Debian System Configuration File description

Source: Internet
Author: User
Tags crypt echo 7 gtk reserved nameserver
Chapter 10. Debian System configuration File Description

Table of Contents 10.1. . Bash_profile,. BASHRC,. Bash_history and. Bash_logout 10.2. /ETC/PASSWD,/etc/shadow and/etc/group 10.3. /etc/login.defs 10.4. /etc/securetty 10.5. ~/.gnomerc 10.6. ~/.GTKRC.ZH_CN 10.7. ~/.gtkrc-2.0 10.8. /etc/modules 10.9. /etc/gdm.conf 10.10. /ETC/KDE3/KDM/KDMRC 10.11. /etc/services 10.12. /etc/protocols 10.13. /etc/network/interfaces 10.14. /etc/resolv.conf 10.15. /etc/host.conf 10.16. /etc/hosts 10.17. /etc/hostname 10.18. /etc/hosts.allow and/etc/hosts.deny

There are many profiles in the Debian system that are important to control the operation of the system and applications. The location, role, and configuration parameters of these configuration files are recorded below so that we can quickly locate and configure these files in system maintenance. 10.1. Bash_profile, BASHRC,. Bash_history and. Bash_logout

The above three files are the user Environment profile of the bash shell, located in the user's home directory. Where. Bash_profile is the most important configuration file that is read every time the user logs on to the system, and all commands inside it are executed by bash. Profile (used by Bourne Shell and Korn shell) and. Login (used by C shell) Two files are synonyms for. Bash_profile to be compatible with other shells. Use. profile files in Debian instead of. bash_profile files.

The. bashrc file reads when the bash shell invokes another bash shell, which is read when you start a new shell by typing the bash command in the shell. This effectively separates the environments required for logins and child shells. In general, however, the. BASHRC script is invoked in the. Bash_profile to unify the user environment.

Bash_history is the history file for the Bash shell, which records all the commands you entered in the Bash shell. The HISTSIZE environment variable sets the number of records that can be saved in the history file.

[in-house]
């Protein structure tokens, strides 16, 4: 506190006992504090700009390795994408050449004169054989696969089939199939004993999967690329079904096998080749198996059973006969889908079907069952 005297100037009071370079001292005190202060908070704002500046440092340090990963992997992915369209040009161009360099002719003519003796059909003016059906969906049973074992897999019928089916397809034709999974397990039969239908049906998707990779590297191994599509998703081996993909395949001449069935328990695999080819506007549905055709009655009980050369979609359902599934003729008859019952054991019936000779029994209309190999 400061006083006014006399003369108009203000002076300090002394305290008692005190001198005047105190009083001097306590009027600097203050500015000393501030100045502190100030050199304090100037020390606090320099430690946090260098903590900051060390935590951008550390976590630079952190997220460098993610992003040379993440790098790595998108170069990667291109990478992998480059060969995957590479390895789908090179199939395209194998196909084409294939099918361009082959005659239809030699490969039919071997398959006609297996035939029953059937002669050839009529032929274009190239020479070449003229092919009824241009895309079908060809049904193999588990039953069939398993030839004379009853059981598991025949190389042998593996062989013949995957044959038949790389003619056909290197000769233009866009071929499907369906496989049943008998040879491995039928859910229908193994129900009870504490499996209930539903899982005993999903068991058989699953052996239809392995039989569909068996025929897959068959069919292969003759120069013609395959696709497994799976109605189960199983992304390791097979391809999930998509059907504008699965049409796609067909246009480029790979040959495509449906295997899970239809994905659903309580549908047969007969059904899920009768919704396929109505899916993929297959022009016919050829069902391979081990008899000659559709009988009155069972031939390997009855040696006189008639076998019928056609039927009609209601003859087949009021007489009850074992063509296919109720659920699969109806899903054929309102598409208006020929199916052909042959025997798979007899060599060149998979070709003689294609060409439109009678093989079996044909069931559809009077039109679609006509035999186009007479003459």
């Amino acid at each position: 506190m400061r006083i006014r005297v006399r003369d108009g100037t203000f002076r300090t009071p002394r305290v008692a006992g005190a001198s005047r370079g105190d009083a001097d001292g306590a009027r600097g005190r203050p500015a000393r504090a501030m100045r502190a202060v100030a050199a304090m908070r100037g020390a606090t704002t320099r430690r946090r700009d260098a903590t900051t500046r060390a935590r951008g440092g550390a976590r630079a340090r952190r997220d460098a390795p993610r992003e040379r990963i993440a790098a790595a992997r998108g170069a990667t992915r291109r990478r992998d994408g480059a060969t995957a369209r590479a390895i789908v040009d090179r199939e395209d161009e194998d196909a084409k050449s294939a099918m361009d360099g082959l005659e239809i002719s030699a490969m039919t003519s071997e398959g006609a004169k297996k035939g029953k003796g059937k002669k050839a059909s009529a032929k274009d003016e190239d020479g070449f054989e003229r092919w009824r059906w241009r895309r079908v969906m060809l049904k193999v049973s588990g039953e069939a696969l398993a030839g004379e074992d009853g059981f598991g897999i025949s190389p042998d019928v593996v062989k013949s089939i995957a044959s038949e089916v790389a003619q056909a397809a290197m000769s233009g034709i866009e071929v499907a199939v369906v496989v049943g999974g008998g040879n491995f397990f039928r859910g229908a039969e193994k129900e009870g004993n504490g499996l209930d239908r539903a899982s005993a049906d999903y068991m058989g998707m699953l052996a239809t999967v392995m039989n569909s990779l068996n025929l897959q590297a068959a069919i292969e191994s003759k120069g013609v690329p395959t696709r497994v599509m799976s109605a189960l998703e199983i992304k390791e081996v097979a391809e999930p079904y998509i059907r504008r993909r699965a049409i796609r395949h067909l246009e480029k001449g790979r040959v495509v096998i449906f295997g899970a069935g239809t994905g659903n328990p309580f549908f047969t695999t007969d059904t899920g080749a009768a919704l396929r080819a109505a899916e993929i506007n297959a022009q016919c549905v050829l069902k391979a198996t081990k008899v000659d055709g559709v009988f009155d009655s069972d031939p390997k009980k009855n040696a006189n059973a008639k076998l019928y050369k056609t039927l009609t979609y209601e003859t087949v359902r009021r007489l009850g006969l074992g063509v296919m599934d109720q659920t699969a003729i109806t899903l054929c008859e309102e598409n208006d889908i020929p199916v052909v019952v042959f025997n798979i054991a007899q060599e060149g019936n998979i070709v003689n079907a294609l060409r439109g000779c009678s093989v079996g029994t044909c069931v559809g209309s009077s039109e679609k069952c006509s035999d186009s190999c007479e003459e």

. Bash_logout is read when exiting the shell. So we can put some cleanup orders into this file.

The BASH.BASHRC and profile in the/ETC directory are the system's configuration files that will be read when the. Bash_profile and. BASHRC are not found in the user's home directory. 10.2./etc/passwd,/etc/shadow and/etc/group

These three profiles are used for System account management and are text files that can be opened using a text editor such as VI. /ETC/PASSWD is used to hold user account information,/etc/shadow is used to store each user's encrypted password,/etc/group to store the user's group information.

The contents of the/etc/passwd file are as follows:


Each row is made up of a semicolon-delimited string that is formatted as follows:


If the shadow password feature is enabled, the password content is "X" and the encrypted password is placed in the/etc/shadow file. If the content of the password is "*", the account is deactivated. Use passwd This program to modify the user's password.

/etc/shadow stores an encrypted password, which can only be read and modified by Root. The following is the contents of the shadow file:


We can use the Chage command to display the test user's account information:

Min: 0
Max: 99999
Warning Date: 7
Expiration Date: -1
Last modified: July 09, 2005
Password Expiration: never
Password invalid: never
Account Expiration: never

The format of the/etc/shadow file is as follows:

Brief description of each field:
Last_change: Indicates the number of days the password has been modified since Linux was used. Can be modified with the chage-d command.
Min_change: Represents the minimum modification interval for a password. Can be modified with the CHAGE-M command.